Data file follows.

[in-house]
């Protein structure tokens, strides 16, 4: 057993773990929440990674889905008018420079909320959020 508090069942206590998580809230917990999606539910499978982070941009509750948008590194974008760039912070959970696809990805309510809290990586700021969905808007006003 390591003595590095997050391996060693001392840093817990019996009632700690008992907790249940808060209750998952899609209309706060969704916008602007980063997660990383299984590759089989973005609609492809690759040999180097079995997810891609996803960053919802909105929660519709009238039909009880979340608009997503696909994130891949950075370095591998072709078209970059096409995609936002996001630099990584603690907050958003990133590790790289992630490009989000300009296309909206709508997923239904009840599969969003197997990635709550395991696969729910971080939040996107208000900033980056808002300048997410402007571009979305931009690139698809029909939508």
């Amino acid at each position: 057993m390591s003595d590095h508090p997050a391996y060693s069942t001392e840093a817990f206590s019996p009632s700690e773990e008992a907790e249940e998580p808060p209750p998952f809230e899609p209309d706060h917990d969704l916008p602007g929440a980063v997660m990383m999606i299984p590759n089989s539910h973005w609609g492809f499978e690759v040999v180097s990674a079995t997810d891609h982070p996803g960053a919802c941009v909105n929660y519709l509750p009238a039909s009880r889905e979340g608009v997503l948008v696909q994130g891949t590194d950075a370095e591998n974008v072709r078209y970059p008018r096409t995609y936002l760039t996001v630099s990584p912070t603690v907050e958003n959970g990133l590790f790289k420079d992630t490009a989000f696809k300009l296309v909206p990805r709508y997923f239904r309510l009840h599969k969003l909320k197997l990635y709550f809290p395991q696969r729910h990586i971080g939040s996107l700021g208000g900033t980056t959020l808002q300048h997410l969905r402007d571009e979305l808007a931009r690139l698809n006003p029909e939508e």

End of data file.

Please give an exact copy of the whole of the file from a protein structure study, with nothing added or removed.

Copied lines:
[in-house]
């Protein structure tokens, strides 16, 4: 057993773990929440990674889905008018420079909320959020 508090069942206590998580809230917990999606539910499978982070941009509750948008590194974008760039912070959970696809990805309510809290990586700021969905808007006003 390591003595590095997050391996060693001392840093817990019996009632700690008992907790249940808060209750998952899609209309706060969704916008602007980063997660990383299984590759089989973005609609492809690759040999180097079995997810891609996803960053919802909105929660519709009238039909009880979340608009997503696909994130891949950075370095591998072709078209970059096409995609936002996001630099990584603690907050958003990133590790790289992630490009989000300009296309909206709508997923239904009840599969969003197997990635709550395991696969729910971080939040996107208000900033980056808002300048997410402007571009979305931009690139698809029909939508």
């Amino acid at each position: 057993m390591s003595d590095h508090p997050a391996y060693s069942t001392e840093a817990f206590s019996p009632s700690e773990e008992a907790e249940e998580p808060p209750p998952f809230e899609p209309d706060h917990d969704l916008p602007g929440a980063v997660m990383m999606i299984p590759n089989s539910h973005w609609g492809f499978e690759v040999v180097s990674a079995t997810d891609h982070p996803g960053a919802c941009v909105n929660y519709l509750p009238a039909s009880r889905e979340g608009v997503l948008v696909q994130g891949t590194d950075a370095e591998n974008v072709r078209y970059p008018r096409t995609y936002l760039t996001v630099s990584p912070t603690v907050e958003n959970g990133l590790f790289k420079d992630t490009a989000f696809k300009l296309v909206p990805r709508y997923f239904r309510l009840h599969k969003l909320k197997l990635y709550f809290p395991q696969r729910h990586i971080g939040s996107l700021g208000g900033t980056t959020l808002q300048h997410l969905r402007d571009e979305l808007a931009r690139l698809n006003p029909e939508e």